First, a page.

Cleaning Carpets for Easter, Jbeil, Lebanon, 2009
Religions have their little secret handshakes. In Lebanon, for example, everybody peppers their language with various expressions that include God—"subhan Allah, ya Allah!, insh'Allah, hamd'illah," and so on. However, only Muslims will greet you with a "Salaam aleikum," to which the proper response is "wa aleikum assalaam, wa rahmatullah wa barakati," which says that you're in the club too. A Christian would probably reply just with a "Marhaba."
Buddhists—at least online ones—have their little flourishes too. For some reason, I find them a bit affected, sometimes even irritating. You know, things like "gassho" and _/|\_ and "metta" and referring to people as "sentient beings" and wishing "liberation" on them. Perhaps they only give me a rash because I don't feel like a fully-credentialed member of the club yet. Or perhaps they really are affected. Some people do manage to wear them well, but they're a pretty small minority.
One little flourish that has particularly irritated me—probably because it sounds similar to "I'm praying for you" or what not, which often has an awfully covert-aggressive, sanctimonious air—is dedication of merit. See, in Mahayana Buddhism we're not supposed to be practicing for our own sake, but in order to liberate all beings. There's a traditional belief that practice produces merit—kusala karma—that will mature as spiritual growth or, depending on your metaphysicals, a felicitious rebirth. However, this is only supposed to work if we practice selflessly. Otherwise, no merit, and the whole thing is wasted.
I hear that in some Buddhist countries at least monks won't thank you if you offer them a meal. The idea is that if they do, then the meal you offered won't have been offered selflessly but for that thanks, and you'll lose the merit you'd have gotten for doing that. From where I'm at, that's a bit of a mindfuck, really, because you'd only care about that in the first place if you were offering the meal in order to make merit, which would mean that you wouldn't get that merit anyway.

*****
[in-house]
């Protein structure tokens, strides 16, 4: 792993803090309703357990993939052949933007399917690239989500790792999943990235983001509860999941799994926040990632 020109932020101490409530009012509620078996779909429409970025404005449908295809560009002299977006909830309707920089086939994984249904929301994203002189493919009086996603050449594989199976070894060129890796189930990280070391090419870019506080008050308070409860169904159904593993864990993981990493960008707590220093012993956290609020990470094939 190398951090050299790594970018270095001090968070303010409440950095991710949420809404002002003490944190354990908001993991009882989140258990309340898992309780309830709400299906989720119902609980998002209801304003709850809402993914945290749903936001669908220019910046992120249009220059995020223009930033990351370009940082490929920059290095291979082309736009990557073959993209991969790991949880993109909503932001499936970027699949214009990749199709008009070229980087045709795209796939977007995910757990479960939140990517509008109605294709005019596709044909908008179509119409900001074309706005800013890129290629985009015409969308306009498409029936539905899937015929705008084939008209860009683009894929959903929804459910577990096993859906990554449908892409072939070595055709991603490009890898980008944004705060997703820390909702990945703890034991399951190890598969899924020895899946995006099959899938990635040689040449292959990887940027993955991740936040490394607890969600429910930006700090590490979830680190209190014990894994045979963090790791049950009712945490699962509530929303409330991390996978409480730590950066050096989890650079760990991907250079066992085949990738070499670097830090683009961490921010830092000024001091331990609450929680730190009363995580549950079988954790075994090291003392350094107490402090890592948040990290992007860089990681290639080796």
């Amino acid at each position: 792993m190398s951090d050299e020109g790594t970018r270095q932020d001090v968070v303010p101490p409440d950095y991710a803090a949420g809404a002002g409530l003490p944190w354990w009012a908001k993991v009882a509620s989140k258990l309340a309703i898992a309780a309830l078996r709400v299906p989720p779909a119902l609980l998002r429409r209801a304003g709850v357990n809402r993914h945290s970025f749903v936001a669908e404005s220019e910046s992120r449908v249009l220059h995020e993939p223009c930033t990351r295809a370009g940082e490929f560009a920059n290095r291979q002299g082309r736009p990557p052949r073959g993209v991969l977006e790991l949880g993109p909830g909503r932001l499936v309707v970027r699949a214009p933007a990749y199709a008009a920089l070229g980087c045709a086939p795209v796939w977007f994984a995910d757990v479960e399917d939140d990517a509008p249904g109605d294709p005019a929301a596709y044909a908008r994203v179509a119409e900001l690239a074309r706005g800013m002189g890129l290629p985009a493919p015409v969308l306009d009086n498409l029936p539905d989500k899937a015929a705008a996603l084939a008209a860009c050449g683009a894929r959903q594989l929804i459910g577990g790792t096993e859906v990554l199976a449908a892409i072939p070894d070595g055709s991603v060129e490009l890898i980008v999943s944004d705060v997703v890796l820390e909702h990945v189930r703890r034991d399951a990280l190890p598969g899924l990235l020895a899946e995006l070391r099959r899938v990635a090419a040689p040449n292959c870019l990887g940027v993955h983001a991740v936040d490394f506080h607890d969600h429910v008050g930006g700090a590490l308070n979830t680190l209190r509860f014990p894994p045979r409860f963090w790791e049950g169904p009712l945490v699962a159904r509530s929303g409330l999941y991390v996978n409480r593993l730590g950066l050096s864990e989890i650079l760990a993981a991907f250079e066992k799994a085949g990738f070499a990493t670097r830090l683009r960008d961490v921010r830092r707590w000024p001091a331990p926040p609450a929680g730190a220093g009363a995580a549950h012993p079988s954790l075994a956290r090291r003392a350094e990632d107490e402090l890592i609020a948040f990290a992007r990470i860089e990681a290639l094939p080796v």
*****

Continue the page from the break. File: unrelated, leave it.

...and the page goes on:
Selfish little bastards, aren't we?
Beings are numberless. I vow to liberate them all.Ouch.
I freely admit that "all beings" is very little more than just words to me; it's not something I can relate to. I practice to liberate myself, and also to be less of a dick with people I relate to, and thereby maybe make their life a little less of a drag. I know that ain't how it's supposed to be, but that's how it is at this point. What am I supposed to do, lie?
Perhaps that's why I started playing with this dedicating merit thing during the past few days. It actually started on a blog; I read a post that was very personal and touching, and said I'd do that in a comment. Then I went to sit for a round, and I did. Guess what? It worked!
That is, it worked for my little selfish self. I don't know if it did anything much for the recipient of that merit. I hope so, 'cuz I did transfer that merit as sincerely as I was able.
What I experienced, though, was a subtle shift in my mindscape. I felt like I was sitting my zazen for somebody—a specific somebody, for a specific reason. It wasn't just about me and my precious spiritual quest anymore. It felt like my zazen mattered more. The upshot was that I felt more motivated to stick with my practice and less inclined to wander off into the mental wildernesses my overactive imagination keeps making up. "Hey, I can't do that, I'm supposed to be doing this for somebody."
I'm going to stick with this a bit and see what happens. If you haven't tried it, though, I highly recommend it. It might be just mind games, but then again, in a certain sense, this whole Buddhist trip is. What's there to lose?
I'm dedicating the merit from tomorrow morning's zazen to Selim, my father-in-law.